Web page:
By: Laura Steiner
Milton Mayor Gord Krantz is one of 27 large Urban Mayors to sign onto a statement voicing concerns regarding the provincial government’s 2019 provincial budget.
The Large Urban Mayors Caucus of Ontario (LUMCO) released the missive yesterday. It accused the province of “downloading by stealth, which it described as “implementing the funding and governance changes to municipalities without consultation, after cities have already approved our budgets.” At issue are cuts to public health, library services, and flood management among others. The 2019 provincial budget calls for cuts of $200 million over the next two years to public health, $58.6 million to library services, and a cut of 50% in transfer payments to conservation authorities for flood management.
LUMCO seeks a pause on the implementation of cutbacks until 2020. “City budgets across the province have already been passed because, as the province knows, because, as the Province knows municipalities operate on a fiscal year that runs from January to December- unlike the Province’s April to March fiscal year.” Milton Council passed the 2019 municipal budget called for an 8.3% municipal tax increase, or $20.11/ $100,000. When combined with the Regional portion it works out to $25.65/ $1000,000).
The group has invited Municipal Affairs and Housing Minister Steve Clark, and Premier Doug Ford to discuss the issue at their next meeting.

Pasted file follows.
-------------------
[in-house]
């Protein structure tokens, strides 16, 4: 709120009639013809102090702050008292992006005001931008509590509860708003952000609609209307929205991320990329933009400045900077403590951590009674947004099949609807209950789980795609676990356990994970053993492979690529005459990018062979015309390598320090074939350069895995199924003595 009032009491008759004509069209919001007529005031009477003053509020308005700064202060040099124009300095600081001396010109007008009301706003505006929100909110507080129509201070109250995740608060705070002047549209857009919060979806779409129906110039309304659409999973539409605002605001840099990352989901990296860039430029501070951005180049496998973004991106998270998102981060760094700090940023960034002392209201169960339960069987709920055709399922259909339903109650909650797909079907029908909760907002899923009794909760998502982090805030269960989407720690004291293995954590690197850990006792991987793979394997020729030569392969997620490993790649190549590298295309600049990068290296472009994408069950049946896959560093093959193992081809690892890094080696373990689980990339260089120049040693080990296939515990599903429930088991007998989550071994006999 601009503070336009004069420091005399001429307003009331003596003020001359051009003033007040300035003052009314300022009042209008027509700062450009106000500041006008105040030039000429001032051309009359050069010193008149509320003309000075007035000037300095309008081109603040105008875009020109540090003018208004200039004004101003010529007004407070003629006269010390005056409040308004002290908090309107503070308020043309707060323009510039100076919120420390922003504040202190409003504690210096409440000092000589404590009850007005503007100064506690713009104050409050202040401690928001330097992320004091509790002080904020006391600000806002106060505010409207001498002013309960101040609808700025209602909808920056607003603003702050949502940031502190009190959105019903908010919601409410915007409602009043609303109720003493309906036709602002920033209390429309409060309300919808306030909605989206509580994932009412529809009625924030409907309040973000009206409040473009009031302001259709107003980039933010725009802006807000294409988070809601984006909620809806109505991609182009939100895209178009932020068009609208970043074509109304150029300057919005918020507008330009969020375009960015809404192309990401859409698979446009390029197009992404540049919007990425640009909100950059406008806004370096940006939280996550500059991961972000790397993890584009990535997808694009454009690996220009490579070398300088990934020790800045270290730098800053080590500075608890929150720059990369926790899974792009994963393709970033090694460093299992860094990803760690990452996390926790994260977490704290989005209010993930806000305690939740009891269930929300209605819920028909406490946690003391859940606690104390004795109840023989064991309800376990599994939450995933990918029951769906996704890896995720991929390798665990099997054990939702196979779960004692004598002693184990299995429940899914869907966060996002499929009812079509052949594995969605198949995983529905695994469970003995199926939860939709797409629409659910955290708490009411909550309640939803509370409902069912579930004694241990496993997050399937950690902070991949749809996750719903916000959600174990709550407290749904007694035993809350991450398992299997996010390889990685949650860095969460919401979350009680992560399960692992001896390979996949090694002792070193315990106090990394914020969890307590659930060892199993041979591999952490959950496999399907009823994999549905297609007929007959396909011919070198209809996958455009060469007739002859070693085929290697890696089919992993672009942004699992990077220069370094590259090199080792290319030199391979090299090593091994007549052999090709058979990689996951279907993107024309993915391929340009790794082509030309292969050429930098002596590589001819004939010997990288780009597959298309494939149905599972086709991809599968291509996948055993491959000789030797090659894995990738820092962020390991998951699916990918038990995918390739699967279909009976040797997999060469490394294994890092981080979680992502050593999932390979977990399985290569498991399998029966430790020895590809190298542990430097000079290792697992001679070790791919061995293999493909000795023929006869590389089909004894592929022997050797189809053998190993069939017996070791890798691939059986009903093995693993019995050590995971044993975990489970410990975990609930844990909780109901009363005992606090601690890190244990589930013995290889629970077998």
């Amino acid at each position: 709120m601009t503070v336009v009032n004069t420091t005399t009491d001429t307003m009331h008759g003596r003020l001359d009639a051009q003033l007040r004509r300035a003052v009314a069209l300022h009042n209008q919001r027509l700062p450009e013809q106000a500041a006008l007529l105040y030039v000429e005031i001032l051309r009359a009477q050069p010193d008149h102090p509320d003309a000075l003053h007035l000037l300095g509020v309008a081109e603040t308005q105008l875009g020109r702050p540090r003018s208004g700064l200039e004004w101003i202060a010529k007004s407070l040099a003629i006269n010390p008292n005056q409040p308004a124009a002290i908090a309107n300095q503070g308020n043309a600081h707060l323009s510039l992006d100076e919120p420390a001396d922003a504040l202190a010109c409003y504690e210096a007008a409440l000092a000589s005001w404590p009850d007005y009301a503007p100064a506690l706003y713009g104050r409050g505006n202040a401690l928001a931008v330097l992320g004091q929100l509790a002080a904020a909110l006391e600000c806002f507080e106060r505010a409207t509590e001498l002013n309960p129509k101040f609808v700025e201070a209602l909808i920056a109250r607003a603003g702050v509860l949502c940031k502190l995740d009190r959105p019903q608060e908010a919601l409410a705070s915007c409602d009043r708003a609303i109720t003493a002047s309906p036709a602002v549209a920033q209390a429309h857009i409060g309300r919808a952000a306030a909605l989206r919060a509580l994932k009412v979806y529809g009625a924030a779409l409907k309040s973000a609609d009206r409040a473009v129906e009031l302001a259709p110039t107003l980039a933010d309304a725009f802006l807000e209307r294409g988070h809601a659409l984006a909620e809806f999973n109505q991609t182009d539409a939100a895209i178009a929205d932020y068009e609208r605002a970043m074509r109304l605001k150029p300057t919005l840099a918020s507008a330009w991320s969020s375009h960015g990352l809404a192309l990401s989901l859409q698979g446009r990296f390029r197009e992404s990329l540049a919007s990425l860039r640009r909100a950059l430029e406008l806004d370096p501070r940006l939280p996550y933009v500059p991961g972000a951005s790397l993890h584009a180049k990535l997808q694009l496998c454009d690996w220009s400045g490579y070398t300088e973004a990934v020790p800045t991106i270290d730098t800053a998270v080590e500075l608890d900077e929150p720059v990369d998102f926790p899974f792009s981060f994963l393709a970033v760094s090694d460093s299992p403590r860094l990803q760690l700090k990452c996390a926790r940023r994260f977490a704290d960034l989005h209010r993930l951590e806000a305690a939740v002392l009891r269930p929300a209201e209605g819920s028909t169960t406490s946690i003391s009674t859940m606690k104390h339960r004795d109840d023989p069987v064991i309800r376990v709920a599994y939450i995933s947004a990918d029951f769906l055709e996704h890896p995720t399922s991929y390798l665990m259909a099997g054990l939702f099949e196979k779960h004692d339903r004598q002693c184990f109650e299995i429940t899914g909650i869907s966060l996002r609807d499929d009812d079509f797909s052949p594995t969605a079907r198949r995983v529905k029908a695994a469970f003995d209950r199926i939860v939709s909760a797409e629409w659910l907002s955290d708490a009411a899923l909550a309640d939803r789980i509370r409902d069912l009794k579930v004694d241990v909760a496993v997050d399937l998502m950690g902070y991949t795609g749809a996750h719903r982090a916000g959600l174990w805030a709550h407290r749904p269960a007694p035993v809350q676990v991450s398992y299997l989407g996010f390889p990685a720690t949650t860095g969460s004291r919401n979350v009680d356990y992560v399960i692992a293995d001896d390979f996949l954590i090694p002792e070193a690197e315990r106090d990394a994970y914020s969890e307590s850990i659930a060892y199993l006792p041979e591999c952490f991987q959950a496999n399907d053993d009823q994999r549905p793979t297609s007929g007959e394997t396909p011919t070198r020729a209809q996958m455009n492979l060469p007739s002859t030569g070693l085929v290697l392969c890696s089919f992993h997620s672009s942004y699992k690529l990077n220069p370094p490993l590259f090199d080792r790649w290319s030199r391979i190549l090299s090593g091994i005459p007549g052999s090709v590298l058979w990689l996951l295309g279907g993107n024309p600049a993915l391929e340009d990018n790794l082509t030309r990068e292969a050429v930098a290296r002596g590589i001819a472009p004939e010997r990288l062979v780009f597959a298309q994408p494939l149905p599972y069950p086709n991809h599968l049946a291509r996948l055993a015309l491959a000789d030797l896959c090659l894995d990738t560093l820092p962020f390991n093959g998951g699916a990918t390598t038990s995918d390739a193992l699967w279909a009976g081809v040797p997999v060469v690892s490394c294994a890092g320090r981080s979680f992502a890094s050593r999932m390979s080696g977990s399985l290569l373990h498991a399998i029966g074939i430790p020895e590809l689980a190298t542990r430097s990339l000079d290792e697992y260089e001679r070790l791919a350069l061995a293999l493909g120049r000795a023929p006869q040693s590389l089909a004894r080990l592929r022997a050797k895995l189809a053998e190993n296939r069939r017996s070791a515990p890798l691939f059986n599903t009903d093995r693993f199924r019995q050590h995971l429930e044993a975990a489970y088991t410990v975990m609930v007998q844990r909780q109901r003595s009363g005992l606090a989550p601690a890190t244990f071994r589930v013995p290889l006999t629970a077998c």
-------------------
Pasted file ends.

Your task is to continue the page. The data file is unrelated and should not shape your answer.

Milton Council Voices Concerns Over DCA Changes
The province is also making changes to its Development Charges Act (DCA). DC’s refer to the policy charged by the municipality to the residential developer per unit to help pay for infrastructure costs related to growth.
The changes affect how much is charged, and when it can be collected. Milton collects it prior to the building permit. The changes would reduce the Town’s flexibility impacting the housing supply.
Ward 3 Regional Councillor Mike Cluett brought forward a resolution asking the province to stop those changes. It proposes that Mayor Krantz write a letter expressing council’s concerns. The resolution passed unanimously. The Region of Halton faces a gap of $87.7 million/ year over growth related costs.